What’s more, both studies exclude a significant number of people, since not everyone is cisgender or heterosexual. Researchers have yet to delve into the romantic experiences of transgender or nonbinary individuals, or fully explore nonheterosexual relationships. In short, these findings may not necessarily apply to every type of relationship.
Gender itself may not have all that much to do with how and when you fall in love. Gendered social norms, however, along with your past experiences in romantic relationships, can certainly factor in.
Romantic love often progresses through three general stages: lust, attraction, and attachment. These stages can affect your brain and body in different ways. Plus, not everyone will go through these stages the same way — if at all.
The early phases of a romantic relationship can be pretty, well, lustful. Testosterone and estrogen may ramp up your libido, helping fuel the first few weeks (or months) where you can’t seem to keep from touching. Staying in (in bed, that is) usually sounds like a great idea.
Lust doesn’t always become love, or even mutual attraction. Some mostly physical relationships tend to lose their spark and fizzle out before too long.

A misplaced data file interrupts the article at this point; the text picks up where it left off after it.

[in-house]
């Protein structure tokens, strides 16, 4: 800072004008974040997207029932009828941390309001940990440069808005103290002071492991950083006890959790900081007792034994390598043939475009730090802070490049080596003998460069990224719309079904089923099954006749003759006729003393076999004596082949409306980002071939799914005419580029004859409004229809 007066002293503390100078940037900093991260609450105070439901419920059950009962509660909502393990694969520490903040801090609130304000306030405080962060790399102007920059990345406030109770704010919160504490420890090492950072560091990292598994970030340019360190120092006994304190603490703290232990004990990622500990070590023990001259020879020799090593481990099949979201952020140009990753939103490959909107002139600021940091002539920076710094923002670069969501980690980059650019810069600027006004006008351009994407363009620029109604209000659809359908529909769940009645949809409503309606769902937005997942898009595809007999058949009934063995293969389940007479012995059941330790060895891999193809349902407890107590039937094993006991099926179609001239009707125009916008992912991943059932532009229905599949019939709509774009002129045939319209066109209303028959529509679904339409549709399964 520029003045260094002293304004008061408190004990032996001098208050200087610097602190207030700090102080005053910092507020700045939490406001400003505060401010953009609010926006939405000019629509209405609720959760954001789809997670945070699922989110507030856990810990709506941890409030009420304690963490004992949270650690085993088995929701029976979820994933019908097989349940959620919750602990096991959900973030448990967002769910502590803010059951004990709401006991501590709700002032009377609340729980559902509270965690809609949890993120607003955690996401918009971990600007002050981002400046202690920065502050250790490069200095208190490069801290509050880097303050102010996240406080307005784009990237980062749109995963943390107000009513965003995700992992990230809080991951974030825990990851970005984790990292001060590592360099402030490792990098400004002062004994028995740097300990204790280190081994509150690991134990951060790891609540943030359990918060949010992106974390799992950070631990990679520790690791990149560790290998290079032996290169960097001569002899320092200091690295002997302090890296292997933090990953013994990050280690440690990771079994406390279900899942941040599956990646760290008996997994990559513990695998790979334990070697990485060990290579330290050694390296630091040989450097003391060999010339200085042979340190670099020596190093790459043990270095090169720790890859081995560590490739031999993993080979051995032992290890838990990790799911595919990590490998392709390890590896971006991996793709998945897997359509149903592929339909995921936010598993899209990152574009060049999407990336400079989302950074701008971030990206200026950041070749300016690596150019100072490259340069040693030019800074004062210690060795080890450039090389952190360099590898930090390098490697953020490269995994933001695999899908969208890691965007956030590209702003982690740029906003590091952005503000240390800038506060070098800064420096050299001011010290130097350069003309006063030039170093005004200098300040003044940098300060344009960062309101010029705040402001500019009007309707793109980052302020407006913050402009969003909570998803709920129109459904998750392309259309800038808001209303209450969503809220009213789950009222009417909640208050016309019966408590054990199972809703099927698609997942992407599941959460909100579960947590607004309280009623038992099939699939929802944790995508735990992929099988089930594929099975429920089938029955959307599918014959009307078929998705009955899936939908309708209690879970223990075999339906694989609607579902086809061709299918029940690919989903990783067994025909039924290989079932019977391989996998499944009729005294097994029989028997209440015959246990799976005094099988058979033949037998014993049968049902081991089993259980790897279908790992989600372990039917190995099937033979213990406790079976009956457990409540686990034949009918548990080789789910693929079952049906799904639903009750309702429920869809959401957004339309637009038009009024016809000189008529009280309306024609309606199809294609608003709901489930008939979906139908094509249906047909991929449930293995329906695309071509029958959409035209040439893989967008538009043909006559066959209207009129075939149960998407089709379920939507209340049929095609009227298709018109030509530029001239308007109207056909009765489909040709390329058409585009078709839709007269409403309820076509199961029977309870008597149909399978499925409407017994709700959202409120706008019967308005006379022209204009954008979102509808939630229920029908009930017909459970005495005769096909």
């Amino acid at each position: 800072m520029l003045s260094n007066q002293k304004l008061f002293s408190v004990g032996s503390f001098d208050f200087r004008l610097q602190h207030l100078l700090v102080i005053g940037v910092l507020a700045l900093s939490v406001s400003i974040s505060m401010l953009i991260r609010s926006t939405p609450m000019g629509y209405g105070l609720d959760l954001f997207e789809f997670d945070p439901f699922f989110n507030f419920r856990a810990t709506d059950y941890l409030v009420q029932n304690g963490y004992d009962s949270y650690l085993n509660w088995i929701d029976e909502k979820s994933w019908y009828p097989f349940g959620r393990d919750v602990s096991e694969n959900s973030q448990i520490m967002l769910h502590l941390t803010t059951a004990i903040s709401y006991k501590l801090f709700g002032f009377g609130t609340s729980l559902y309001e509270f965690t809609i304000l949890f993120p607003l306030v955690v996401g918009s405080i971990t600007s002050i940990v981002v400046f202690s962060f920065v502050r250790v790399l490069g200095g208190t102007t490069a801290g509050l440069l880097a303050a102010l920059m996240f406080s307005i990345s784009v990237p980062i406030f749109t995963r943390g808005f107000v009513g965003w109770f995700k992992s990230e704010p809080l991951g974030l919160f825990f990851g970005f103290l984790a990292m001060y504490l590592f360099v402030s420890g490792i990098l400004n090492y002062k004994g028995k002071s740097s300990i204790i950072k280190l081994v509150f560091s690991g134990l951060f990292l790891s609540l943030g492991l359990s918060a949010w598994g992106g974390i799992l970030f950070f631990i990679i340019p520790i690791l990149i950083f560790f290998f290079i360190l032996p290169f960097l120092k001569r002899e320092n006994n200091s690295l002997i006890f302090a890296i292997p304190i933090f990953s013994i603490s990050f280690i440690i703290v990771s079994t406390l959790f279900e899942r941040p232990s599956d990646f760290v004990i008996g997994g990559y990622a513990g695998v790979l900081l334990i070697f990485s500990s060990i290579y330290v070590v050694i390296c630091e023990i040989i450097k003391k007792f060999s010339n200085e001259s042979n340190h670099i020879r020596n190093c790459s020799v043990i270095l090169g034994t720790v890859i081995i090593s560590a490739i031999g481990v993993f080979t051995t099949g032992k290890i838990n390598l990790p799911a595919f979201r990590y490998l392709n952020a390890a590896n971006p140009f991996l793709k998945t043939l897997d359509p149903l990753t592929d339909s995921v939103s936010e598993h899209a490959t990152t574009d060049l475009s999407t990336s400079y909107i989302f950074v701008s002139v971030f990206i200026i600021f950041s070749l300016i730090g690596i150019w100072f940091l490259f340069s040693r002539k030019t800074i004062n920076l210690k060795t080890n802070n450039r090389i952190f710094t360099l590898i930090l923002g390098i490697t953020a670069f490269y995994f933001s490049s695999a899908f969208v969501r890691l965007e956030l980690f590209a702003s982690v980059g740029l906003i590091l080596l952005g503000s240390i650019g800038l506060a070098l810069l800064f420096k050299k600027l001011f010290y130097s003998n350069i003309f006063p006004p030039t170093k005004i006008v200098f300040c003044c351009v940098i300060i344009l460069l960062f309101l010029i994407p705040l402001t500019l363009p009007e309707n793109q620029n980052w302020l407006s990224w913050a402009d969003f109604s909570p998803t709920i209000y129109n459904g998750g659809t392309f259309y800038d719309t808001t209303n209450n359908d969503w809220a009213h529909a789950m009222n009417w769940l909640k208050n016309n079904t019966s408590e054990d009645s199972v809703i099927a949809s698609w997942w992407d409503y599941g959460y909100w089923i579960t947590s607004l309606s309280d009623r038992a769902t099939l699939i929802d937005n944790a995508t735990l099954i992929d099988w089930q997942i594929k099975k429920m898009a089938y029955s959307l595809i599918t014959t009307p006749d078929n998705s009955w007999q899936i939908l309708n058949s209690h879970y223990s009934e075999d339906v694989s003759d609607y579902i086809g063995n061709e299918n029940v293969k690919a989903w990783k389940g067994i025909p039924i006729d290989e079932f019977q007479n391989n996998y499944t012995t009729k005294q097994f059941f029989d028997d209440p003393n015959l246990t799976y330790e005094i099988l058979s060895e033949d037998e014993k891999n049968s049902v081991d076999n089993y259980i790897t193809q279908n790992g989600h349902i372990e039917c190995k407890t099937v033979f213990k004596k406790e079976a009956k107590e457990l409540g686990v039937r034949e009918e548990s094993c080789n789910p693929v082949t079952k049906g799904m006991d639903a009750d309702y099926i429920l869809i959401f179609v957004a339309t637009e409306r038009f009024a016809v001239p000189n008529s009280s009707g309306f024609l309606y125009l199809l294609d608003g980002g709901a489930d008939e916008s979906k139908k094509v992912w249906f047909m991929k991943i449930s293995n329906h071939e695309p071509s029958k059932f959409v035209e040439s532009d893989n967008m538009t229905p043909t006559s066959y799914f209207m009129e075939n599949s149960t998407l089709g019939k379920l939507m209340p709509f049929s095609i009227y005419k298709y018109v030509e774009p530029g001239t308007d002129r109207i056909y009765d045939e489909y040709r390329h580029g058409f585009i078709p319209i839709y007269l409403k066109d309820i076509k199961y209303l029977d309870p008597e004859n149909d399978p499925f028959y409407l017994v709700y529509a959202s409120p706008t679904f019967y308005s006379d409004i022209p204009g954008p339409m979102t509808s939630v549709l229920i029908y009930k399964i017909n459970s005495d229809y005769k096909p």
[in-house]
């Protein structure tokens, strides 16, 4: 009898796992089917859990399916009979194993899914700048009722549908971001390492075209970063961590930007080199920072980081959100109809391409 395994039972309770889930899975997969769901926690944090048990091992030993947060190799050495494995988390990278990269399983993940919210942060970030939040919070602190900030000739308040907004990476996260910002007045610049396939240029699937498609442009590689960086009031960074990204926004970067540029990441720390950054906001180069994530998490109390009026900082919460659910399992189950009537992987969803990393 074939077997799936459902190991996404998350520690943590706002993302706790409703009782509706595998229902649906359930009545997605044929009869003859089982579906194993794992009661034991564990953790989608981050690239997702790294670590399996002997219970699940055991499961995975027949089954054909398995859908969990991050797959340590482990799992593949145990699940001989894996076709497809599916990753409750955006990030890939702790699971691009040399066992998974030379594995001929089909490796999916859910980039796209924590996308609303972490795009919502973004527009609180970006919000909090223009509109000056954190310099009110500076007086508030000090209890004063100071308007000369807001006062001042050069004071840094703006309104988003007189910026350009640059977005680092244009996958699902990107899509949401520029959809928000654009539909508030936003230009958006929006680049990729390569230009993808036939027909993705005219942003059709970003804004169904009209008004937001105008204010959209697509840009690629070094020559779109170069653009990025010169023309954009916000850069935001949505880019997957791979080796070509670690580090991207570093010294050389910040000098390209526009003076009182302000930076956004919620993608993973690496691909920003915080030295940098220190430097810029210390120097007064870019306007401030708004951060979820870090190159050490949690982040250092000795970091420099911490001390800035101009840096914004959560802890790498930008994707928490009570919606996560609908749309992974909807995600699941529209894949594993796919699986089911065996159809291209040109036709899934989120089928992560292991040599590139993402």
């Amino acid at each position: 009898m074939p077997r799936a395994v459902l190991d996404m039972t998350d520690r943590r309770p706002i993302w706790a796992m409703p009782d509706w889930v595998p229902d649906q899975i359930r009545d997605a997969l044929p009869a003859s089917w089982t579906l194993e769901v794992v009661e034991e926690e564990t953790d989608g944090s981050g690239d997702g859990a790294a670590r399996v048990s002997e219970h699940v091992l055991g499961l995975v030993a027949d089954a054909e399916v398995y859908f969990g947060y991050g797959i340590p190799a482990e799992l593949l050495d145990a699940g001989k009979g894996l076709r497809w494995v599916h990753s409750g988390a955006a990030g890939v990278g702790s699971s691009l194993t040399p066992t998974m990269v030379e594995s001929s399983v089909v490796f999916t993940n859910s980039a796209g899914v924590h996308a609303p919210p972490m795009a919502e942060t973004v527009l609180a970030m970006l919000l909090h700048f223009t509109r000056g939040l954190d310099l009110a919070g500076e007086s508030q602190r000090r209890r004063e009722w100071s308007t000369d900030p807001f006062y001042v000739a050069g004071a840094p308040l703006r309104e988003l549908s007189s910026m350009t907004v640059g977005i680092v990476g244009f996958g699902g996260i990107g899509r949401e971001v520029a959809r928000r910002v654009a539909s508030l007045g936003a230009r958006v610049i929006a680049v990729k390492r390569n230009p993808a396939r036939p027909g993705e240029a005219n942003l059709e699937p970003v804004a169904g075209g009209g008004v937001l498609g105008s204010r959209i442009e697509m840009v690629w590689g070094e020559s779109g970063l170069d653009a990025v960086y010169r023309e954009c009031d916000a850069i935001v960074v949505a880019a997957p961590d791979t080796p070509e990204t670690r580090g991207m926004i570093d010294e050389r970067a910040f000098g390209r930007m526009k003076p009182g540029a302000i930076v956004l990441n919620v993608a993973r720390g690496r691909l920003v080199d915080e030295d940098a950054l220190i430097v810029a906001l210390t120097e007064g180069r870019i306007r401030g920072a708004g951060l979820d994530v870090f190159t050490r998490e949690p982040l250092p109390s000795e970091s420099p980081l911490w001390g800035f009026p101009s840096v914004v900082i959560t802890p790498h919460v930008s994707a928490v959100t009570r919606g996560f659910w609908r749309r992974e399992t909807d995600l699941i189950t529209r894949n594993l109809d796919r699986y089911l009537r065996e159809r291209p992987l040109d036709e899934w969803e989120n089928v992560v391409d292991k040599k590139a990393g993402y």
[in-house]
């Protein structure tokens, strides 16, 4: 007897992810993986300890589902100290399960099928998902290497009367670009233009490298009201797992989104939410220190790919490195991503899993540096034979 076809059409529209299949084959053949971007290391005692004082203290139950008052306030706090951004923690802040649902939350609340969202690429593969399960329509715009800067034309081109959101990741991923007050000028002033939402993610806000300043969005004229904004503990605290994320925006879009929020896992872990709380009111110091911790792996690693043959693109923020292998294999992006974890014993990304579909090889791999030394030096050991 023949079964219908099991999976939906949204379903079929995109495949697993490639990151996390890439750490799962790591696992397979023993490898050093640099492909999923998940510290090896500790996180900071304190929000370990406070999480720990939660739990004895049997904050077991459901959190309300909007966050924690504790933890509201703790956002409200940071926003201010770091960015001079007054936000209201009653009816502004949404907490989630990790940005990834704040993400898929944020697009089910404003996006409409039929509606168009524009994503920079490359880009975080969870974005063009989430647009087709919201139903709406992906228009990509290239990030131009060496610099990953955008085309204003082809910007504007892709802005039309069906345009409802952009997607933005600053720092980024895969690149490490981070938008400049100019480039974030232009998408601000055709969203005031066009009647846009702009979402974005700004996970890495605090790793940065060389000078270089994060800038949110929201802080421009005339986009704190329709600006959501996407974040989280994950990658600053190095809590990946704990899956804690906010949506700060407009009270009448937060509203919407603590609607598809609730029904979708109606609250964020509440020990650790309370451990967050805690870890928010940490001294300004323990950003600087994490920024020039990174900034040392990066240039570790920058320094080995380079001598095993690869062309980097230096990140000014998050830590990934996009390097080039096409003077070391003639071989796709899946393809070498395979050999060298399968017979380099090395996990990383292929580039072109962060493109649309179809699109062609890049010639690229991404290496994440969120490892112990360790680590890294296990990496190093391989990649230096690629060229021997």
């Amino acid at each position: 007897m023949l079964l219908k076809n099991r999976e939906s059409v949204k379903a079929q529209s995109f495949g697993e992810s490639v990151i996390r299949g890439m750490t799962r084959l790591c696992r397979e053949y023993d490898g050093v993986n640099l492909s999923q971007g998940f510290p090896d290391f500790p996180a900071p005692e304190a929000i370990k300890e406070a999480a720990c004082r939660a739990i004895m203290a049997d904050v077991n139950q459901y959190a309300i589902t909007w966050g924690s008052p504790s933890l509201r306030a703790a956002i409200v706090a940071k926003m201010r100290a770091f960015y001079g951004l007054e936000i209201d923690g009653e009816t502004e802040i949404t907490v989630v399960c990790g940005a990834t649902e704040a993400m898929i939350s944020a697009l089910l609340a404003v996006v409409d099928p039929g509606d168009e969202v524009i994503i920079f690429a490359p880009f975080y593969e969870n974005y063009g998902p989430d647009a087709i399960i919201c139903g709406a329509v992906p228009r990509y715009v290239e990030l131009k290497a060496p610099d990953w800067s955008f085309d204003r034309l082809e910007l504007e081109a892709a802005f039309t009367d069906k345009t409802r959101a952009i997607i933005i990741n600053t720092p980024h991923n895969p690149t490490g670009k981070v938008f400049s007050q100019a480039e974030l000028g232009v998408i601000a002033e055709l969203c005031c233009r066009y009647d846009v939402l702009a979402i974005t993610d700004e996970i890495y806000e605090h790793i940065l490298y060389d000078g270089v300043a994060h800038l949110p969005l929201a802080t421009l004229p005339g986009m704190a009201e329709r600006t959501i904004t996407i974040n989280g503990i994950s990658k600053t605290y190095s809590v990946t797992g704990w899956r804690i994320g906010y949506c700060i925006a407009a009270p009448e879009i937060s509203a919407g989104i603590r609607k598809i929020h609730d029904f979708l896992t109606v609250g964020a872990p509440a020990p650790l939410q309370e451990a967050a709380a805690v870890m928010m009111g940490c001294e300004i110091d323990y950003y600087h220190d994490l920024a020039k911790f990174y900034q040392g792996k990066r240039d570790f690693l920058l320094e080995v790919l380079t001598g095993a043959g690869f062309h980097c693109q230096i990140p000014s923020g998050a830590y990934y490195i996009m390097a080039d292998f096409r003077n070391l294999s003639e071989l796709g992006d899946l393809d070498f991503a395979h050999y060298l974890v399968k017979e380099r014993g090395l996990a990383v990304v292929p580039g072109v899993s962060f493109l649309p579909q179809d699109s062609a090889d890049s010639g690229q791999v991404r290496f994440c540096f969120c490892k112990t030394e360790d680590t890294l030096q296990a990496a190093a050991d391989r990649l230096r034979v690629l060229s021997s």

In the same way, love doesn’t need to grow out of lust at all. Many asexual people may skip this stage completely.
Of course, you can also feel some attraction that goes beyond sexual desire. Attraction can flourish alongside lust, or independently of any physical intimacy.
During this stage, your brain releases more of the hormones dopamine (linked to rewards and motivation) and norepinephrine (linked to the fight or flight response). At the same time, it produces less serotonin, a hormone that plays a part in mood, appetite, sleep, and sexual function.
These changing hormone levels can leave you feeling energized, even though you might have less appetite or need for sleep. You might also feel euphoric, or lightheaded and excited, at the merest thought of the person you’ve fallen for.
Helped along by hormones like oxytocin, your romantic feelings might eventually stabilize into a more lasting attachment. You’ll recognize this stage when you begin to think about commitment over “just having fun” or “seeing what happens.”
While that early euphoria may have faded, feelings of closeness and deeper affection have grown in its place. You might feel a bond forming, and you may want to nurture it long term.
If you’ve reached this stage, you could, quite possibly, be in love.
Some people share their feelings as soon as they notice the first urge to say them. There’s nothing wrong with that, but it doesn’t hurt to take some time to think, either.
You can’t truly love someone before you get to know them, no matter what countless pop songs and media love stories suggest. In fact, a
2017 studysuggests that so-called “love at first sight” might be better described as “attraction at first sight.”
As you sort through your feelings, ask yourself if you’ve noticed any of these key signs of love:
- You see them as a whole person. In other words, you acknowledge and accept not just their positive traits, but also the slightly less positive ones. That could include their habit of telling long-winded stories, when you really just want the highlights.